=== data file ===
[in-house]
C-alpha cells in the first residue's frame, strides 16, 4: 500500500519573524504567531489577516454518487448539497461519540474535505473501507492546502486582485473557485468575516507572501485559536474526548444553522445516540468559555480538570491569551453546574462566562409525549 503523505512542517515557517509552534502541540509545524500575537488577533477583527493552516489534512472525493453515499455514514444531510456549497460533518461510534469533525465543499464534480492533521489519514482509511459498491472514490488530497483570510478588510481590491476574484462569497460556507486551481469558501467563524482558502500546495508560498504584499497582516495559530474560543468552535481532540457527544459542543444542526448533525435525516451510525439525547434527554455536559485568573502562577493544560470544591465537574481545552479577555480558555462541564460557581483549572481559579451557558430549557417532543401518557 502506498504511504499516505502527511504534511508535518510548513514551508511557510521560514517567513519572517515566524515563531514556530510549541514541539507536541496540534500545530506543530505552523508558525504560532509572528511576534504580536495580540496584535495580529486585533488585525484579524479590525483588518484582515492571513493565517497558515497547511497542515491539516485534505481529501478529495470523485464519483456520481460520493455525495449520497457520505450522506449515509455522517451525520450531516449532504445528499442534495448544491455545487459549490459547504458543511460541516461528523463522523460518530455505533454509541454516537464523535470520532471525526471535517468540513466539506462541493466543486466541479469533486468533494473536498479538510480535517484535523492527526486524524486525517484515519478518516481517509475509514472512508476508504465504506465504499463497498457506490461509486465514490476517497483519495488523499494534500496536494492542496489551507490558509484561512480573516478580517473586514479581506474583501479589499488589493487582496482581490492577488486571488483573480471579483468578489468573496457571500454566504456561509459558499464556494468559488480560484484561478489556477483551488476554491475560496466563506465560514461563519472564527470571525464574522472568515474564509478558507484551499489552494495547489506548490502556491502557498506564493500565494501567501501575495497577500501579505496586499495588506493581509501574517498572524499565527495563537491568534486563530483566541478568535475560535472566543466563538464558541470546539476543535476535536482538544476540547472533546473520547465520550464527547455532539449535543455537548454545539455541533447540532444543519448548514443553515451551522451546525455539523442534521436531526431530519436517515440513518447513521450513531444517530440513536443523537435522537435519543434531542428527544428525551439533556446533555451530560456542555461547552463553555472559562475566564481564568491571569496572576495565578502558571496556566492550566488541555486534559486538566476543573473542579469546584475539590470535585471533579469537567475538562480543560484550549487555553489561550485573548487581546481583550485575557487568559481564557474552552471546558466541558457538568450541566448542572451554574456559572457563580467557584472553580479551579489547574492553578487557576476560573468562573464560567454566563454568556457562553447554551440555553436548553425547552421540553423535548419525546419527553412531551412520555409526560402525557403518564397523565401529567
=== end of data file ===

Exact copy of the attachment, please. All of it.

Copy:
[in-house]
C-alpha cells in the first residue's frame, strides 16, 4: 500500500519573524504567531489577516454518487448539497461519540474535505473501507492546502486582485473557485468575516507572501485559536474526548444553522445516540468559555480538570491569551453546574462566562409525549 503523505512542517515557517509552534502541540509545524500575537488577533477583527493552516489534512472525493453515499455514514444531510456549497460533518461510534469533525465543499464534480492533521489519514482509511459498491472514490488530497483570510478588510481590491476574484462569497460556507486551481469558501467563524482558502500546495508560498504584499497582516495559530474560543468552535481532540457527544459542543444542526448533525435525516451510525439525547434527554455536559485568573502562577493544560470544591465537574481545552479577555480558555462541564460557581483549572481559579451557558430549557417532543401518557 502506498504511504499516505502527511504534511508535518510548513514551508511557510521560514517567513519572517515566524515563531514556530510549541514541539507536541496540534500545530506543530505552523508558525504560532509572528511576534504580536495580540496584535495580529486585533488585525484579524479590525483588518484582515492571513493565517497558515497547511497542515491539516485534505481529501478529495470523485464519483456520481460520493455525495449520497457520505450522506449515509455522517451525520450531516449532504445528499442534495448544491455545487459549490459547504458543511460541516461528523463522523460518530455505533454509541454516537464523535470520532471525526471535517468540513466539506462541493466543486466541479469533486468533494473536498479538510480535517484535523492527526486524524486525517484515519478518516481517509475509514472512508476508504465504506465504499463497498457506490461509486465514490476517497483519495488523499494534500496536494492542496489551507490558509484561512480573516478580517473586514479581506474583501479589499488589493487582496482581490492577488486571488483573480471579483468578489468573496457571500454566504456561509459558499464556494468559488480560484484561478489556477483551488476554491475560496466563506465560514461563519472564527470571525464574522472568515474564509478558507484551499489552494495547489506548490502556491502557498506564493500565494501567501501575495497577500501579505496586499495588506493581509501574517498572524499565527495563537491568534486563530483566541478568535475560535472566543466563538464558541470546539476543535476535536482538544476540547472533546473520547465520550464527547455532539449535543455537548454545539455541533447540532444543519448548514443553515451551522451546525455539523442534521436531526431530519436517515440513518447513521450513531444517530440513536443523537435522537435519543434531542428527544428525551439533556446533555451530560456542555461547552463553555472559562475566564481564568491571569496572576495565578502558571496556566492550566488541555486534559486538566476543573473542579469546584475539590470535585471533579469537567475538562480543560484550549487555553489561550485573548487581546481583550485575557487568559481564557474552552471546558466541558457538568450541566448542572451554574456559572457563580467557584472553580479551579489547574492553578487557576476560573468562573464560567454566563454568556457562553447554551440555553436548553425547552421540553423535548419525546419527553412531551412520555409526560402525557403518564397523565401529567